Comet May Fall Into Administration – 6000 Jobs On The Line

CometComet, the electronics retailer, is on the brink of going into administration. Comet is currently owned by OpCapita, a private investment company, who paid just £2 for the company last year.

According to Andrea Felsted, reporting for the Financial Times earlier today, Comet has already spoken with Deloitte who will probably be the administrators.

Reuters also reporting that Comet has been cost cutting recently. It reduced its staff numbers from 8500 down to 7000 to “improve efficiency”.

No Credit Insurance

Comet took a huge risk last year in having no credit insurance. Christmas 2011 was a disaster for many retailers and Comet had no protection from the customer collapse that occurred.

Comet has been one of the UK’s biggest electronics retailers. It was founded in 1933 by Hull businessman George Hollingberry as Comet Battery Stores Limited.

Failure To Move Online

Comet missed out on a great opportunity to leverage its brand to move online. It continued to operate in out-of-town retail parks while new online stores grew in dominance. Also, other high street stores have made a better use of the Internet to market their business, as can be seen in the advert on our own page:

Comet Administration

Curry’s using Google Adwords to advertise in the Internet

Comet Corporate History

For a while it was owned by retail giant Kingfisher plc., a FTSE 100 company. In 2003 Kingfisher demerged Comet, forming a new arm to its retail business called Kesa (Kingfisher Electricals SA). In 2005 Comet rebranded in an attempt to position itself as the UK’s leading electrical retailer, ahread of Dixons and Currys.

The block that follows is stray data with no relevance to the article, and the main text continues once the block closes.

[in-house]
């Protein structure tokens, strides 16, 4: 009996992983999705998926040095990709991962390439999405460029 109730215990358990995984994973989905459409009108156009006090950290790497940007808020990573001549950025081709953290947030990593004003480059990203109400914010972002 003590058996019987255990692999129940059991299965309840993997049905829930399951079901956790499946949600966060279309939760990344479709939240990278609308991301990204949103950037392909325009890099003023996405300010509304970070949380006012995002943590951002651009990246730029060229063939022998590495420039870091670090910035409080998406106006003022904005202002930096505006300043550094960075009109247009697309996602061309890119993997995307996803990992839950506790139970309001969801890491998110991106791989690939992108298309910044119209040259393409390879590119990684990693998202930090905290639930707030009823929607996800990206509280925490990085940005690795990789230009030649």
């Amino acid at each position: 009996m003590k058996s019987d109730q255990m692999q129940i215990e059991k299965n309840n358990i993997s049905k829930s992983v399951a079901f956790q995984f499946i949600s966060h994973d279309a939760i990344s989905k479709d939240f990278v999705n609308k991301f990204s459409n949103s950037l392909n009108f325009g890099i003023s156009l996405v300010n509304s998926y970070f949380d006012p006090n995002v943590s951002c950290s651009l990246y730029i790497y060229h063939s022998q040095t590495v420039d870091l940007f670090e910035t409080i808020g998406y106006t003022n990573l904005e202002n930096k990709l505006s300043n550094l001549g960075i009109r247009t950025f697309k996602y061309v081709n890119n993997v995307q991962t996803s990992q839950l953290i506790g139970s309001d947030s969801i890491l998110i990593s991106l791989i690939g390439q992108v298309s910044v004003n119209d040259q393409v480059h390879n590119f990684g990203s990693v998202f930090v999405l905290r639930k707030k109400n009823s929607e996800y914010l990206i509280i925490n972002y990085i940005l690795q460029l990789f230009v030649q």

On 9th November 2011 Comet was sold to OpCapita for £2, with a £50 million incentive from owners Darty (previously named Kesa).

243 stores in the UK

Comet has 243 stores in the UK and all of these are now at risk of closure. Most stores are in out-of-town retail parts. Comet stocks a wide range of brands, but focuses on its “premier collection , which includes Panasonic, Pioneer, Apple, Sony, Samsung, Philips, AEG and Miele.

2010 / 11 Loss

Comet had made a profit every year from 2000 until 2009. However, in the year 2010/11 it made a loss of £8.9 million, even with sales of £1,537.9 million.

Ongoing financial problems and poor sales has left Comet in a dire position. We are expecting to hear the official news later on Thursday that Comet will enter administration.


  1 comment for “Comet May Fall Into Administration – 6000 Jobs On The Line

  1. SHP
    November 7, 2012 at 10:04 am

    Dixons are holding off their Christmas recruitment drive to allow Comet workers the chance to apply should they be laid off in the weeks before. Dixons have set up a dedicate website too. So far around 500 Comet employees have contacted them about opportunities at Dixons.

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